The complete, verifiable, and irreversible denuclearization of the Korean Peninsula is the agreed demand of the international community and is the absolute condition for peace on the Korean Peninsula. This means that the decision for denuclearization of the Korean Peninsula is the only way North Korea will be guaranteed its security.
Therefore, I would like to emphasize that now is the last chance for North Korea to make the right decision and also the best time to do so. This is because we have reached the tipping point of the vicious circle of military escalation, and thus, the need for dialogue is more pressing than ever before.
It is also important to note that the basic conditions have been met to restart the Korean Peninsula Peace Process which had been halted.
Recently, Korea and the United States agreed on the overall direction that sanctions are a diplomatic tool and the denuclearization of the Korean Peninsula should be achieved in a peaceful manner. Our two countries also made clear that we do not have a hostile policy towards North Korea. We affirmed that, together with the international community, we can provide a brighter future to North Korea, depending on its decision.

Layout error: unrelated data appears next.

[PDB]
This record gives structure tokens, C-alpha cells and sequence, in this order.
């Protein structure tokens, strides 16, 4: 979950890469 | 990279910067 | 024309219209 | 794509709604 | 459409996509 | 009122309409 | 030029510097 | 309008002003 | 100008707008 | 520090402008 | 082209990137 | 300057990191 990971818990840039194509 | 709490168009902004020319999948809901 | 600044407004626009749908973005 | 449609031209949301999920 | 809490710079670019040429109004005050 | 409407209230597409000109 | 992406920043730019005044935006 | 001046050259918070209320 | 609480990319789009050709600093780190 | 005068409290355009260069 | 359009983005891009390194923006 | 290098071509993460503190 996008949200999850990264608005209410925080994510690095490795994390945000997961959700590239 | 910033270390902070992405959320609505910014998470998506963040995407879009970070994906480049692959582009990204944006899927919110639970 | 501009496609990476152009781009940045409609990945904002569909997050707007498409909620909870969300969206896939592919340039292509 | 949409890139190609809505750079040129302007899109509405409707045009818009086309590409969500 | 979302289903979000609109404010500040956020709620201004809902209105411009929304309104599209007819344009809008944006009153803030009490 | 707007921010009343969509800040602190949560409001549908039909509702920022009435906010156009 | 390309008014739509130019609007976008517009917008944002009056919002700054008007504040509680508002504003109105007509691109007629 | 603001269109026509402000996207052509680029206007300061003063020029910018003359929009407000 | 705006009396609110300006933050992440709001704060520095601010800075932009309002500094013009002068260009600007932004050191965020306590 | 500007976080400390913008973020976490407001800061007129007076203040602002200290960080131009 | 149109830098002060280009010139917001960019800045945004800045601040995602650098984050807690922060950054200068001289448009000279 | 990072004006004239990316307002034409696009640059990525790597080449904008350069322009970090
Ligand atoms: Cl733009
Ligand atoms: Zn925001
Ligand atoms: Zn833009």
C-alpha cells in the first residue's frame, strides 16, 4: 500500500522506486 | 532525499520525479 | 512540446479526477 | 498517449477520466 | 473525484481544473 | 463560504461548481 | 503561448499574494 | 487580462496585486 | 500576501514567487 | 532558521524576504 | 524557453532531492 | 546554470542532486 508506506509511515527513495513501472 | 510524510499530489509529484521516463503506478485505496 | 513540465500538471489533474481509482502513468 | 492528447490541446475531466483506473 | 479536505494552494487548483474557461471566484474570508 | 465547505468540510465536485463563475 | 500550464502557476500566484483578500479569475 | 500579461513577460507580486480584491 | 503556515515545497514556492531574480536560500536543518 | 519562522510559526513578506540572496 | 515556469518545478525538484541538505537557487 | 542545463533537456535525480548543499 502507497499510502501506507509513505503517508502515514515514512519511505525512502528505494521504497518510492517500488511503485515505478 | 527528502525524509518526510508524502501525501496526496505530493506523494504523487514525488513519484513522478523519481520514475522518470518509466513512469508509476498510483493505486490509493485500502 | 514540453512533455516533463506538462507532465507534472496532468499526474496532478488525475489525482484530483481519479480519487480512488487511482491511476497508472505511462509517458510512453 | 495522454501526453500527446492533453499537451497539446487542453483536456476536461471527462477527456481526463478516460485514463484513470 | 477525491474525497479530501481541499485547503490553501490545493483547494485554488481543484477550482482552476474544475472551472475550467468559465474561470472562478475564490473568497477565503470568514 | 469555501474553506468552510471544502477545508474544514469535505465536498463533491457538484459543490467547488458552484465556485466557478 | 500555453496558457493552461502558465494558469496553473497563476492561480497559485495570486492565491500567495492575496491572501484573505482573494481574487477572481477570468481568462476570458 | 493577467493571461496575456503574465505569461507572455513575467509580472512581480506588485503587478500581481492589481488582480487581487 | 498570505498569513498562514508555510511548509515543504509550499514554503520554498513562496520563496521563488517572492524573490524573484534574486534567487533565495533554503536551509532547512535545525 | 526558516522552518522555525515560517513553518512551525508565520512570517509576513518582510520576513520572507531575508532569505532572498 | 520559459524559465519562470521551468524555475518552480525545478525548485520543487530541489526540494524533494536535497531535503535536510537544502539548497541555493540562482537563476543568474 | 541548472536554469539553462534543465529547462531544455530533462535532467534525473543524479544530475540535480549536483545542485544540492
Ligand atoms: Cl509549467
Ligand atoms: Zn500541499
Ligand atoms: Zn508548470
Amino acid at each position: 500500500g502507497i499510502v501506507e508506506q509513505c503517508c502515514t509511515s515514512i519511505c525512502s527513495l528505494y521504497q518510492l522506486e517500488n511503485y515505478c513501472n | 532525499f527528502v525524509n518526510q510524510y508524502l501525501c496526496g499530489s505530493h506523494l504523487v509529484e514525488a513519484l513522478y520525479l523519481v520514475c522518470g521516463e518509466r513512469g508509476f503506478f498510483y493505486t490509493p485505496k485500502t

Korea and the United States also shared the view that in order to create a breakthrough of the current crisis on the Korean Peninsula, improvement in inter-Korean relations is vital. President Trump supported Korea’s leading role in creating an environment conducive to the peaceful unification of the Korean Peninsula, and also supported my initiative to reopen inter-Korean dialogue.
Chinese President Xi Jinping and I also reached a consensus on this matter.
For quite some time, I have argued that my country must sit in the driver’s seat and lead Korean Peninsula-related issues based on cooperation with our neighbors. Now the conditions are finally being fostered.
It has also been repeatedly confirmed that if the right conditions are met, the United States, China, and the rest of the international community are keeping the door open for dialogue at any time.